2/03/2015

New Email Scam - Wire Transfer Requests from your own Co-Workers

The first new email scam we've seen this year has occurred with two of our clients so far. It's a wire transfer email scam, but what makes this one so dangerous is that the emails appear to be coming from your coworkers or even your managers. We found this CRN article and it turns out many businesses were hit with this at the end of 2014.
"Over a three month-period from October to December, a total of $179.7 million was bilked from nearly 1,200 victims using a tactic the FBI calls Business E-mail Compromise. Businesses that routinely make wire transfer payments are at the greatest risk of being targeted in an attack...
'Some phishing attacks target high-level business executives, compromising their email accounts to send a bogus message to an employee within the company responsible for processing requests. Attackers also have used hijacked email accounts from other employees to send bogus email messages requesting the fraudulent wire transfer,' the FBI said"
Since the emails come from a name and email address the victim commonly communicates with, they don't raise the usual red flags.
"'Fraudulent email requests for a wire transfer are well-worded, specific to the business being victimized, and do not raise suspicions to the legitimacy of the request,' the FBI said."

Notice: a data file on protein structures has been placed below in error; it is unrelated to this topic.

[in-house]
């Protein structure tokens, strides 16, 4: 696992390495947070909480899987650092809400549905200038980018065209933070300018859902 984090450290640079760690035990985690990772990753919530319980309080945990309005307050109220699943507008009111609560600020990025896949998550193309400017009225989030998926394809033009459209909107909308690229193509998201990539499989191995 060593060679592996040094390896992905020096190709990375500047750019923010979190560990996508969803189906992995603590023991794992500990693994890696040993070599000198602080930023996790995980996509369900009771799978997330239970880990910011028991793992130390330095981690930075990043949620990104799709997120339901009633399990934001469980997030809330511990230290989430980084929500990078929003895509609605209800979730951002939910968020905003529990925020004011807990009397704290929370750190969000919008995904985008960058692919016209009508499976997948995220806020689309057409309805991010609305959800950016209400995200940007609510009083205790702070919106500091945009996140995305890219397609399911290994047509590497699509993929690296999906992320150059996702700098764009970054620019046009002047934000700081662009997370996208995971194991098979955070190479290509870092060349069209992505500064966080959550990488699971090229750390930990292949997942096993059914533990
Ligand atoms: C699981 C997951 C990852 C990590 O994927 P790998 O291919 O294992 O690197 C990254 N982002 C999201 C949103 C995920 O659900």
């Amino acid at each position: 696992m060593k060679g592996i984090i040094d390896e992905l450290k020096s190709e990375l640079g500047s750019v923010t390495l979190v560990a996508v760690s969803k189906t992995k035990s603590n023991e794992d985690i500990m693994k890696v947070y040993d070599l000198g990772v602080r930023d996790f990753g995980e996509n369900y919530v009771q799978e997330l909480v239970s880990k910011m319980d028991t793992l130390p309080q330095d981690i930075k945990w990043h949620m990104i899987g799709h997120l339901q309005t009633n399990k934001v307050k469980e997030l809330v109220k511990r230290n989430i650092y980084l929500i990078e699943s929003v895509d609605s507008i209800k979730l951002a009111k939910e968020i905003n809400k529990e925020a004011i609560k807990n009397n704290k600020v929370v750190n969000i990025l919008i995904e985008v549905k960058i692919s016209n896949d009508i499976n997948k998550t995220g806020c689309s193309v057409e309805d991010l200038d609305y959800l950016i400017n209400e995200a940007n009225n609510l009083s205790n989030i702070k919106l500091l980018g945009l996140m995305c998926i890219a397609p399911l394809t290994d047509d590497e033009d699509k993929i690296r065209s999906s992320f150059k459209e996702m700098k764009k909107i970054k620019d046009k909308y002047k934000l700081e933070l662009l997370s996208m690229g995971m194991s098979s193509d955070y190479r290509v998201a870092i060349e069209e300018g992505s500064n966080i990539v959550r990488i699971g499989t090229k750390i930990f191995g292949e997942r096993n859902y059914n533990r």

You may be thinking, "But I'm a small business, why would I be a target?"
"Victim organizations vary in size from small businesses with a few employees all the way up to large enterprises."
This new form of phishing is called "spear phishing" - when the email in question appears to be from an individual or business that you know.
"The spear phisher thrives on familiarity. He knows your name, your email address, and at least a little about you."
This scam also falls under "social engineering," which is defined as the "psychological manipulation of people into performing actions or divulging confidential information." This is a very helpful guide to recognizing "Social Engineering Red Flags" from KnowBe4.com (view the PDF).

https://www.baroan.com/images/stories/documents/SocialEngineeringRedFlags.pdf

In one of the instances we witnessed, the phishing email had used the exact email address of a client's employee but the client's domain name spelling was off by one letter. You may not notice details like that on first glance, but closer examination will reveal little details like that which are slightly off.

How can you avoid the scam?
  • Always verify wire transfers over the phone or in person.
  • Setup your email so any outside emails are tagged as "[EXTERNAL]" in the subject (This can be done by Baroan or your network admin.)
  • Study the Social Engineering Red Flags!